6:18 pm - Monday September 25, 2017

High Cancer Spending Pays Off — Literally

British prostate-cancer patients just received a rare bit of good

news. The country’s government-run healthcare system announced that it
would pay for a drug known as Abiraterone, an innovative new treatment
for the disease that can extend life for several months.

But they almost weren’t so lucky. The National Institute for Health
and Clinical Excellence (NICE), Britain’s health rationing board,
initially ruled in February against paying for the treatment. The
decision had nothing to do with the drug’s health benefits, which the
regulators admitted were real. Instead, they said that it cost too
much.

Of course, the nearly $4,800-a-month drug has been available in the
United States for more than a year.

America undoubtedly spends more on cancer treatments like these than
other countries. But the data are increasingly showing that the money
we spend on cancer treatment is worth it.

Greater levels of spending on cancer treatment correspond with longer
lives. In a recent issue of Health Affairs, University of Chicago
health economist Tomas Philipson and several co-authors compared
cancer spending in the United States with spending in 10 European
countries between 1983 and 1999.

Those diagnosed with cancer in countries that spent more had longer
life expectancies. Slovakia, which spent $39 per capita on cancer
treatment, averaged a little more than five years of life expectancy
following cancer diagnosis. Sweden spent $134 per capita and showed
life expectancy of 9.9 years.

The United States spent more than any other country — $207 per
capita. Yet it also exhibited the longest life expectancy following
diagnosis. On average, patients in the United States lived 10.8 years
after finding out they had cancer.

America isn’t just delaying cancer death. It’s beating the disease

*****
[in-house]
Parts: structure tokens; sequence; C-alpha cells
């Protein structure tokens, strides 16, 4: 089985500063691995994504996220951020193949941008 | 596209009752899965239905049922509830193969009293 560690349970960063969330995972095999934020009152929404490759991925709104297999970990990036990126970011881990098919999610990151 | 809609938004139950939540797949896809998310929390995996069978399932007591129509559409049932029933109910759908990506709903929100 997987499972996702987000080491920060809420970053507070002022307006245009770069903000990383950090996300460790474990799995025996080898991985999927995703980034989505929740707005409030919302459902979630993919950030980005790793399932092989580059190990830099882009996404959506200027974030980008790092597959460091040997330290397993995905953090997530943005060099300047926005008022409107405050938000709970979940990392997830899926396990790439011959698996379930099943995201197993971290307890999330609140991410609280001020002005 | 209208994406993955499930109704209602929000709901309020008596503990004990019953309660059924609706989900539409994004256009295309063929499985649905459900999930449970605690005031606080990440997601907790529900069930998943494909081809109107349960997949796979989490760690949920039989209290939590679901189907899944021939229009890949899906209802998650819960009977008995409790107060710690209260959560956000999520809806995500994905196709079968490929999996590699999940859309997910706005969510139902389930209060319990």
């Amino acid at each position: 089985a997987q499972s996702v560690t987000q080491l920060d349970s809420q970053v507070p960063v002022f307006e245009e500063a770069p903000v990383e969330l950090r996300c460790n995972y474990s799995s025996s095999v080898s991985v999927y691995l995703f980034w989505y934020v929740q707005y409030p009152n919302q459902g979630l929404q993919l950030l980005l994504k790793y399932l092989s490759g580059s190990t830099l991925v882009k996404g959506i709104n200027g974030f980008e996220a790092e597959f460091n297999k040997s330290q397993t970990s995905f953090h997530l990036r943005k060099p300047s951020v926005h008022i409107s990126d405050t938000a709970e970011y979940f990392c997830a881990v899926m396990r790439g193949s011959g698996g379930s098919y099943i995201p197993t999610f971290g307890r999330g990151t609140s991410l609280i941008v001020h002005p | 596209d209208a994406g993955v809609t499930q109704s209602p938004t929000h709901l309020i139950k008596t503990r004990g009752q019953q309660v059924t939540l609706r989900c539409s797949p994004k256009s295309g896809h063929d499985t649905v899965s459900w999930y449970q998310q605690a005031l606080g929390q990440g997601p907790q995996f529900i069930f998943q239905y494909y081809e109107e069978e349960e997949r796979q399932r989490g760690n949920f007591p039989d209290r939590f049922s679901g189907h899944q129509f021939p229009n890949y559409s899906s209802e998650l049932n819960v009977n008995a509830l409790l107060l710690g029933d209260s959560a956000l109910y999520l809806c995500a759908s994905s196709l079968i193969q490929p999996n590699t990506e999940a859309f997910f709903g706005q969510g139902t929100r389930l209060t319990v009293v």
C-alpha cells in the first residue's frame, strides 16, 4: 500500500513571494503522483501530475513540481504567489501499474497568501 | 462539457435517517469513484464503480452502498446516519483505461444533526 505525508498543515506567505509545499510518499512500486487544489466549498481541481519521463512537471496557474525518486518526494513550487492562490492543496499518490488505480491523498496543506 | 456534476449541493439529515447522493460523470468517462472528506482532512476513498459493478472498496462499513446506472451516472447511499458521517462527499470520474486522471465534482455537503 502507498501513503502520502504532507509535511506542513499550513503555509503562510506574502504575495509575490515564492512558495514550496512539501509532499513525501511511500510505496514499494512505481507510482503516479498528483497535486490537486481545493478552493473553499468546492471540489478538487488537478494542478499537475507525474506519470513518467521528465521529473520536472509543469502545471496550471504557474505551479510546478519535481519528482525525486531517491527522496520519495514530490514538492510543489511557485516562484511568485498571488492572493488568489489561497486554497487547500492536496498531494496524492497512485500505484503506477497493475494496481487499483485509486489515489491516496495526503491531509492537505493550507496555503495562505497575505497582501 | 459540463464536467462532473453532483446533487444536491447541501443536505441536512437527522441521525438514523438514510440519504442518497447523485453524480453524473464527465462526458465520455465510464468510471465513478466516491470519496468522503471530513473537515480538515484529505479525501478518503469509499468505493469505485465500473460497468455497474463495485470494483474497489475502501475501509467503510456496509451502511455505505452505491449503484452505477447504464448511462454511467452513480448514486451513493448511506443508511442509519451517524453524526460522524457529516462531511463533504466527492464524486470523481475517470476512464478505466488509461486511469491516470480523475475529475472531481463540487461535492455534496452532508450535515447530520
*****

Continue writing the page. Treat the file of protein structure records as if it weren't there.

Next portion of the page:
back. Cancer mortality rates in the United States during the study
period dropped faster than those in Europe.

The extra spending in the United States produced better results
because it paid for more intense, more aggressive treatment — and
better medical technology. U.S. cancer patients had more rapid access
to new drugs. More aggressive screening and early detection efforts
for those at risk for breast and prostate cancer also played a role in
Americans’ longer life expectancy.

Despite data like these, the World Health Organization (WHO) has
ranked the U.S. healthcare system 37th worldwide. Of course, WHO
attributes 25 percent of its ranking to “health distribution,” which
assigns more importance to treating everyone equally than treating
them well. In other words, a nation where everyone is treated poorly
would do well on the WHO’s scale.

U.S. cancer patients don’t just live longer. The economic gains
associated with increases in life expectancy were actually greater
than the costs of treatment.

Researchers have estimated the statistical value of a life for a
worker in his prime to be between $5 million and $12 million. When the
study’s authors compared the extra costs incurred by the United States
as a result of cancer care to the statistical value of the lives
saved, they found an average net gain of about $61,000.

Spread across the entire population, the total economic gain was $598
billion over the study period. That averages to about $43 billion in
economic activity gained each year just from keeping people alive.

America’s decision to spend more on cancer care, in other words, has
made it healthier and wealthier. Stingy European countries have lost
lives and economic value by comparison.

Not only is spending more on cancer care a clear win-win for patient
health and the overall economy. It’s also what Americans want.

A separate study in the Health Affairs symposium by Sean Seabury of
the RAND Corporation and coauthors surveyed 4,800 patients and found
that, on average, those patients valued metastatic cancer treatments
at 24 times more than their cost.

That’s much higher than the values typically assumed by cost-benefit
calculations. The study concluded that colorectal cancer patients
“placed a greater value on survival than has previously been
recognized by health care regulators and payers.”

Should we really be surprised? This may be news to the bureaucrats
trying to force rationing on unwilling Americans, but it’s no shocker
to the rest of us. People want to live — and they’re willing to pay
great sums to do so. We’re all better off for it.

Sally C. Pipes is President, CEO, and Taube Fellow in Health Care
Studies at the Pacific Research Institute. Her latest book is The
Pipes Plan: The Top Ten Ways to Dismantle and Replace Obamacare

 

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